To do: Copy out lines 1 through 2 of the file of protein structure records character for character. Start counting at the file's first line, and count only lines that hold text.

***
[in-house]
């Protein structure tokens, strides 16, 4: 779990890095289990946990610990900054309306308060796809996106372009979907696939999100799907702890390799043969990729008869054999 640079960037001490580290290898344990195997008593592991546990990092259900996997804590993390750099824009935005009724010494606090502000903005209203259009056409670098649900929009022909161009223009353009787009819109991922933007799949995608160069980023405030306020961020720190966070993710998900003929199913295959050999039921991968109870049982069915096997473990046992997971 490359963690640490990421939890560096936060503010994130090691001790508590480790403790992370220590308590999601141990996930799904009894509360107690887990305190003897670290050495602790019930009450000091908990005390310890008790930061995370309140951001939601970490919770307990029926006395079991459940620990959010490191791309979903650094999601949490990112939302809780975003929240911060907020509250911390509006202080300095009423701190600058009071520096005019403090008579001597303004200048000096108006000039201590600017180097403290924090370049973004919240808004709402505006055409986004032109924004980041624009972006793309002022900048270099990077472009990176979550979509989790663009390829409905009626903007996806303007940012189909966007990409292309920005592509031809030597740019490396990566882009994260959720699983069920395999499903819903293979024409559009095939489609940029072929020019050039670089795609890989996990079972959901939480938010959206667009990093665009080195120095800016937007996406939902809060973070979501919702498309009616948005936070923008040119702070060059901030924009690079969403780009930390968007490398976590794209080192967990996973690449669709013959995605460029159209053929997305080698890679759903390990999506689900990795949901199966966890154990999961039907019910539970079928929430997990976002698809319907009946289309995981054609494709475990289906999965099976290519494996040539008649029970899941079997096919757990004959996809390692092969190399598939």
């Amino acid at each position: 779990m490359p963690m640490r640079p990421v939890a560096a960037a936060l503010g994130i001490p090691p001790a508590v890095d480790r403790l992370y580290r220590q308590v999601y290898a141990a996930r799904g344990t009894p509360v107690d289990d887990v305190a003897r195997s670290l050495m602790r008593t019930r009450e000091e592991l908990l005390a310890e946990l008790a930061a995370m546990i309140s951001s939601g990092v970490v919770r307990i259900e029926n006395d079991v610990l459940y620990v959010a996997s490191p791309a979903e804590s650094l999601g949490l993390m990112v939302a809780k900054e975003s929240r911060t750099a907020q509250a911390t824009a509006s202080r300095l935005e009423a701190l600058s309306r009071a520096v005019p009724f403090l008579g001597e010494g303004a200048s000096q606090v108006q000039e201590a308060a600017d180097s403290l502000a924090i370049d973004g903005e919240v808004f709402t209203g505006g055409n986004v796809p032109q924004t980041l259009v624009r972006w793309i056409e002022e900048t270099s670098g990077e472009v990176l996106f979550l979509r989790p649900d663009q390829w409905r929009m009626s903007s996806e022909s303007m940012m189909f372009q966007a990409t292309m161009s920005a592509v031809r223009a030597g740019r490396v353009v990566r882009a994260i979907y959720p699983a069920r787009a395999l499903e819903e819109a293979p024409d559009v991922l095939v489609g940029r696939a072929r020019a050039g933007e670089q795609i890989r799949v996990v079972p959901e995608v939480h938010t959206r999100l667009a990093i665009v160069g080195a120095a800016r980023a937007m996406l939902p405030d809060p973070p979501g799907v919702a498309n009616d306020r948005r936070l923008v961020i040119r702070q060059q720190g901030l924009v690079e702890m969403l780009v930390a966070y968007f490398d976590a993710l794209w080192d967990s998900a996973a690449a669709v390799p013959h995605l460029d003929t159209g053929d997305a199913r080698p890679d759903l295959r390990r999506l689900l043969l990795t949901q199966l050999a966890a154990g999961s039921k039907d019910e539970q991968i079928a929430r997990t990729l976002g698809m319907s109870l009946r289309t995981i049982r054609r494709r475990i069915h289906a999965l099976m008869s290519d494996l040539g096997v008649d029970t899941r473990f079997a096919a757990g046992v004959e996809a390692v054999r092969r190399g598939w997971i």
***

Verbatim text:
[in-house]
């Protein structure tokens, strides 16, 4: 779990890095289990946990610990900054309306308060796809996106372009979907696939999100799907702890390799043969990729008869054999 640079960037001490580290290898344990195997008593592991546990990092259900996997804590993390750099824009935005009724010494606090502000903005209203259009056409670098649900929009022909161009223009353009787009819109991922933007799949995608160069980023405030306020961020720190966070993710998900003929199913295959050999039921991968109870049982069915096997473990046992997971 490359963690640490990421939890560096936060503010994130090691001790508590480790403790992370220590308590999601141990996930799904009894509360107690887990305190003897670290050495602790019930009450000091908990005390310890008790930061995370309140951001939601970490919770307990029926006395079991459940620990959010490191791309979903650094999601949490990112939302809780975003929240911060907020509250911390509006202080300095009423701190600058009071520096005019403090008579001597303004200048000096108006000039201590600017180097403290924090370049973004919240808004709402505006055409986004032109924004980041624009972006793309002022900048270099990077472009990176979550979509989790663009390829409905009626903007996806303007940012189909966007990409292309920005592509031809030597740019490396990566882009994260959720699983069920395999499903819903293979024409559009095939489609940029072929020019050039670089795609890989996990079972959901939480938010959206667009990093665009080195120095800016937007996406939902809060973070979501919702498309009616948005936070923008040119702070060059901030924009690079969403780009930390968007490398976590794209080192967990996973690449669709013959995605460029159209053929997305080698890679759903390990999506689900990795949901199966966890154990999961039907019910539970079928929430997990976002698809319907009946289309995981054609494709475990289906999965099976290519494996040539008649029970899941079997096919757990004959996809390692092969190399598939």